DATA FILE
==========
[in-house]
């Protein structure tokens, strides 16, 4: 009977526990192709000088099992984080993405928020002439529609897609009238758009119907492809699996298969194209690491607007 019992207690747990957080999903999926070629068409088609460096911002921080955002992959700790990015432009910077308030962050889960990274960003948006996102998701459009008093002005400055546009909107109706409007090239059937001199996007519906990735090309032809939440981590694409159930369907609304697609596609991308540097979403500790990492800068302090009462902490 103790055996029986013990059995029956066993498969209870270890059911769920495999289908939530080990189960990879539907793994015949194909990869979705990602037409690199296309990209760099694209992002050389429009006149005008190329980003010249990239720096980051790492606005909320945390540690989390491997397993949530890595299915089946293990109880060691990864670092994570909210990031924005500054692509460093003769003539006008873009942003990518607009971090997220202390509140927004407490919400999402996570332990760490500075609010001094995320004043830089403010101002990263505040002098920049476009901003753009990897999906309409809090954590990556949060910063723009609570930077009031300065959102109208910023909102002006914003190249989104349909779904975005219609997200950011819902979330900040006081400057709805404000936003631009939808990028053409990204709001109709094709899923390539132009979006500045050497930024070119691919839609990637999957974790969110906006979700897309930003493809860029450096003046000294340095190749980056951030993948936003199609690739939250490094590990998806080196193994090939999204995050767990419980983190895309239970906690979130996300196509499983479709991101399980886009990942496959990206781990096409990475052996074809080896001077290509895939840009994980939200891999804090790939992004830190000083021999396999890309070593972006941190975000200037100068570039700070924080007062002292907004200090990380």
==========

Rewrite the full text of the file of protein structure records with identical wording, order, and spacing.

[in-house]
């Protein structure tokens, strides 16, 4: 009977526990192709000088099992984080993405928020002439529609897609009238758009119907492809699996298969194209690491607007 019992207690747990957080999903999926070629068409088609460096911002921080955002992959700790990015432009910077308030962050889960990274960003948006996102998701459009008093002005400055546009909107109706409007090239059937001199996007519906990735090309032809939440981590694409159930369907609304697609596609991308540097979403500790990492800068302090009462902490 103790055996029986013990059995029956066993498969209870270890059911769920495999289908939530080990189960990879539907793994015949194909990869979705990602037409690199296309990209760099694209992002050389429009006149005008190329980003010249990239720096980051790492606005909320945390540690989390491997397993949530890595299915089946293990109880060691990864670092994570909210990031924005500054692509460093003769003539006008873009942003990518607009971090997220202390509140927004407490919400999402996570332990760490500075609010001094995320004043830089403010101002990263505040002098920049476009901003753009990897999906309409809090954590990556949060910063723009609570930077009031300065959102109208910023909102002006914003190249989104349909779904975005219609997200950011819902979330900040006081400057709805404000936003631009939808990028053409990204709001109709094709899923390539132009979006500045050497930024070119691919839609990637999957974790969110906006979700897309930003493809860029450096003046000294340095190749980056951030993948936003199609690739939250490094590990998806080196193994090939999204995050767990419980983190895309239970906690979130996300196509499983479709991101399980886009990942496959990206781990096409990475052996074809080896001077290509895939840009994980939200891999804090790939992004830190000083021999396999890309070593972006941190975000200037100068570039700070924080007062002292907004200090990380």